Airbus Linked to Some of the Most Innovative Satellites Launched in 2021, Ready for More

The Inmarsat-6 was a groundbreaking communications satellite launched in 2021 6 photos
Photo: P Pigeyre/Master Films
Airbus in Space 2021SatellitesCommunications SystemSatelliteInmarsat-6
Airbus has confirmed its leading position in the aerospace world, with numerous successes throughout 2021. From the launch of ten new satellites to contributing to the historical mission of the James Webb telescope, this space technology giant has helped advance our interaction with space through innovative applications.
Satellites are more and more important in a wide range of domains, and Airbus was actively involved in some of the most important ones. Together with Inmarsat, a well-known telecommunications company, it launched the Inmarsat-6 F1 project, one of the first satellites to be powered by an electric propulsion system, based on the Airbus Eurostar E3000 spacecraft. Even more importantly, the Inmarsat-6 was the first to carry a hybrid communications technology (a large L-band antenna, plus nine multibeam Ka-band antennas) for top-level coverage and speed.

Airbus also built an innovative satellite for biomass measurements. Launched by the European Space Agency (ESA), this satellite was designed to measure biomass levels in tropical forests, with the goal of combating climate change. Its main innovation was a large reflector that opened like an umbrella in orbit, to receive P-band data from Earth. This marked the first time that a long-wavelength P-band radar is used in space.

The company’s expertise was also used for the launch of France’s three CERES reconnaissance satellites that claim to have one of the best signal intelligence capabilities in the world. Airbus was also responsible for designing and producing six of the Galileo second-generation navigation satellites, boasting the latest technology in payload processing, electric propulsion, and active antennas.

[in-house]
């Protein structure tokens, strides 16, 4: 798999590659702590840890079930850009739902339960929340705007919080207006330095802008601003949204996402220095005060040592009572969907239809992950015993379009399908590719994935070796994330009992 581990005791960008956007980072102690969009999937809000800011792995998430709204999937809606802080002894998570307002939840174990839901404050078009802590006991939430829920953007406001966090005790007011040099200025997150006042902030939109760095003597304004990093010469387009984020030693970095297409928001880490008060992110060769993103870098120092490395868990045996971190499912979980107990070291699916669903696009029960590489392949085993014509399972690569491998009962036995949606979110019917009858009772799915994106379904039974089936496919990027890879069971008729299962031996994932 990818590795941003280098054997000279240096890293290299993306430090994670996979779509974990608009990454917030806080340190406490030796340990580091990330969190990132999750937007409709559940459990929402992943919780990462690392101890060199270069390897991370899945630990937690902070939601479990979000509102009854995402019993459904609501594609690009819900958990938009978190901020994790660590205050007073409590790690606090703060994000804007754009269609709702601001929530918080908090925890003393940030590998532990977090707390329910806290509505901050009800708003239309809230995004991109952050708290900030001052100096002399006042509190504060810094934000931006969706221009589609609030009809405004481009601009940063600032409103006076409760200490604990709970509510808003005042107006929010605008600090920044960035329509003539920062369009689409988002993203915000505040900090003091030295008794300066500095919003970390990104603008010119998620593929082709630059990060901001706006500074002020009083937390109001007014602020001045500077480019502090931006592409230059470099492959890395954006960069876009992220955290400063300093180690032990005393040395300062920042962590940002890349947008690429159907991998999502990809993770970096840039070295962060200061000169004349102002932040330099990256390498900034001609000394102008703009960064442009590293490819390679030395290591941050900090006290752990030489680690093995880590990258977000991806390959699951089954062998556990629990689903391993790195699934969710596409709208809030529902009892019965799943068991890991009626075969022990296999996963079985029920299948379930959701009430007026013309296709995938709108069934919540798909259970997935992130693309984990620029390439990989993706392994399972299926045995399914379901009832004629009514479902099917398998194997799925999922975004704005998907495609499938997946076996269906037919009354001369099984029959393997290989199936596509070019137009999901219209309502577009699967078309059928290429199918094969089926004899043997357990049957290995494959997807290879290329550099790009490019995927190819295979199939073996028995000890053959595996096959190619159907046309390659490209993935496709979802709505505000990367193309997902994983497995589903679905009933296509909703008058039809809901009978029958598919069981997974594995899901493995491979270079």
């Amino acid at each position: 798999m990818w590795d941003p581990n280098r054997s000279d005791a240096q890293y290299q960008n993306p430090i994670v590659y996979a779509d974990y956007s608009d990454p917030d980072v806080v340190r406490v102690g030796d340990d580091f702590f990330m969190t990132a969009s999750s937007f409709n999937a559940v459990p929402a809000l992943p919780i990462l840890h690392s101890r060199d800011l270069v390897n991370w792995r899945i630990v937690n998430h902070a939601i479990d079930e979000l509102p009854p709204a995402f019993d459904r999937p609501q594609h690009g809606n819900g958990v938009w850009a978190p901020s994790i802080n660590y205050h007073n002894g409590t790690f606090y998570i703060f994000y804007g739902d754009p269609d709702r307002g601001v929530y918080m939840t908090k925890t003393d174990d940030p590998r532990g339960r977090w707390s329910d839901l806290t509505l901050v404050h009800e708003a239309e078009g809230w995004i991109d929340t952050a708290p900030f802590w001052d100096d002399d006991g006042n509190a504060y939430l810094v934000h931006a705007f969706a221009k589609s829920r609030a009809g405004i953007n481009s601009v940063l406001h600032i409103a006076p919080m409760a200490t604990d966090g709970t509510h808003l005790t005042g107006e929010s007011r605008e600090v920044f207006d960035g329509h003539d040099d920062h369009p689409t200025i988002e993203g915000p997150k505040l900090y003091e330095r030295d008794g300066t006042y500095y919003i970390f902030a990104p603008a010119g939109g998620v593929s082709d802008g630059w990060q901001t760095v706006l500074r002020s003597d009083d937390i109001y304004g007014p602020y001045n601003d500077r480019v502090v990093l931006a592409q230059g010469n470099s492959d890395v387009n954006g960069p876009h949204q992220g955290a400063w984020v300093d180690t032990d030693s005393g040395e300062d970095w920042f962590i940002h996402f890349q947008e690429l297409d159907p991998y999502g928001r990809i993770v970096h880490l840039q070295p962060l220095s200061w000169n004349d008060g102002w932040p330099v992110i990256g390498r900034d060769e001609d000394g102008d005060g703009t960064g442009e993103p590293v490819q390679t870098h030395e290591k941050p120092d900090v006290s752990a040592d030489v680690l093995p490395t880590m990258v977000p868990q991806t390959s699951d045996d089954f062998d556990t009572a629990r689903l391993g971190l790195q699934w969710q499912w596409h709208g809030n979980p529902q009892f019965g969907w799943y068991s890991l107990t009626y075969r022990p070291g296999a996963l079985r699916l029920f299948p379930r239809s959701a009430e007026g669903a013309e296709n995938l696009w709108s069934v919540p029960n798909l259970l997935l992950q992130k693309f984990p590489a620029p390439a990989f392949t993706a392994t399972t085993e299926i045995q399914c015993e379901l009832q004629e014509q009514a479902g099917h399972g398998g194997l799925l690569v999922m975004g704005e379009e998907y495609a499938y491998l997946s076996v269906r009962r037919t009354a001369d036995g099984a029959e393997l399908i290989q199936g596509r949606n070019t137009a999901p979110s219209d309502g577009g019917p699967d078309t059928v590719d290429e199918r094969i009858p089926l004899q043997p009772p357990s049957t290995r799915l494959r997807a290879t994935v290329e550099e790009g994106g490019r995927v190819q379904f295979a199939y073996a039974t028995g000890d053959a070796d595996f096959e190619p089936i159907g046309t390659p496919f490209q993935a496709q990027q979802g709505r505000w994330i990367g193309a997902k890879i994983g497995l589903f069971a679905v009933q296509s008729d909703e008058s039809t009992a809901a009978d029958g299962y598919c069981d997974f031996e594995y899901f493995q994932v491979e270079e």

In addition to all of these accomplishments, the European aerospace specialist was also part of the James Webb telescope international project. More specifically, it provided one of the telescope’s four instruments, the NIRSpec. Also known as the “super-eye,” this multi-object spectrograph can measure the near infrared spectrum of at least 100 stars at the same time.

This year is expected to be just as exciting for space innovations, but Airbus also pointed out that keeping space free of debris should be one of the top priorities.
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About the author: Otilia Drăgan
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Otilia believes that if it’s eco, green, or groundbreaking, people should know about it (especially if it's got wheels or wings). Working in online media for over five years, she's gained a deeper perspective on how people everywhere can inspire each other.
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